In an attempt to protect a wider range of issuers from the aberrational pricing experienced by many issuers during the “flash crash” of May 6, 2010, the Securities and Exchange Commission (“SEC”), the exchanges and the Financial Industry Regulatory Authority (“FINRA”) proposed on June 30, 2010 to expand previously adopted circuit breakers by approximately 500 additional stocks by including the Russell 1000 index in the pilot, and also to include over 300 ETFs. The proposed expansion includes ETFs that represent the S&P 500 index, the Russell 1000 index, the Nasdaq 100 index and the Dow Jones Industrial Average. The proposed rules will be subject to a 10-day comment period after publication in the Federal Register. If approved, the rules would be in effect on a pilot basis through December 10, 2010.
In response to the flash crash, the exchanges and FINRA initially adopted circuit breaker rules that would “pause” trading in any component of the S&P 500 Index if its price dropped or rose 10 percent or more in five minutes. This pause gives time for new buy orders to be entered when prices fall sharply, to avoid aberrational trade prices from gaps in liquidity. The pause lasts five minutes and operates from 9:45 a.m. to 3:35 p.m. Eastern Time.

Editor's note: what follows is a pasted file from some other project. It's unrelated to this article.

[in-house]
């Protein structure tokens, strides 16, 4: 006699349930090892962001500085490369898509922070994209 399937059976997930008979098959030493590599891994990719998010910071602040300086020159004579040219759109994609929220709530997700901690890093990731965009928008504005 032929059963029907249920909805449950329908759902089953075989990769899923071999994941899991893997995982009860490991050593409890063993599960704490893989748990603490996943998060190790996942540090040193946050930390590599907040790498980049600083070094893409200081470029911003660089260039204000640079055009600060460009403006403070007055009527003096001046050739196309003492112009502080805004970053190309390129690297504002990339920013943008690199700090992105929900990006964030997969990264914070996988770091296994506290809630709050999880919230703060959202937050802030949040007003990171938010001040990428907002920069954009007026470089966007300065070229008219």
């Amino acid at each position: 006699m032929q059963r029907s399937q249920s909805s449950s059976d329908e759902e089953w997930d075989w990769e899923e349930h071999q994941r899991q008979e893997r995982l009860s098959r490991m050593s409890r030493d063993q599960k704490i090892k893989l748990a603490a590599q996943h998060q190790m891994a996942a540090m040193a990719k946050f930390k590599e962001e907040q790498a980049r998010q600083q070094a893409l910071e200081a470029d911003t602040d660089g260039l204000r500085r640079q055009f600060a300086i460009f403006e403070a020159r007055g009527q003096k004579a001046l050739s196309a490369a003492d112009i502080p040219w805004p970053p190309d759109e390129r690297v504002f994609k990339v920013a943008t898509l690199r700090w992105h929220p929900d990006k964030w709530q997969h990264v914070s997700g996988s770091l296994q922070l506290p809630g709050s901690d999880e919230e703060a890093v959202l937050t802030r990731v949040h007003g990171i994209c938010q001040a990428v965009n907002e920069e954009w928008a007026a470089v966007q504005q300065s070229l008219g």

The expanded circuit breaker rules are likely only part of the response to the flash crash. The pilot is likely to be expanded to additional stocks. In addition, the exchanges and FINRA have proposed tightening the rules for breaking erroneous trades. The SEC has announced that it will also review stop-loss market orders, absurdly low stub quotes (which are off-market quotes used by market makers solely to meet their quoting obligations), and the use of self-help rules (which allow a trading center to “trade through” another trading center’s quotes under certain circumstances).
The SEC already has proposed a consolidated audit trail rule and a large trader reporting rule designed to speed collection and analysis of trading information. In addition, the SEC is reviewing comments on its concept release on equity market structure, which raised issues regarding high frequency trading and the role it plays in providing liquidity to the market.
The circuit breaker expansion should help reduce volatility arising from brief gaps in liquidity and protect issuers from aberrational prices in their stocks. The impact of the circuit breakers in times of major market-wide price declines is yet to be determined.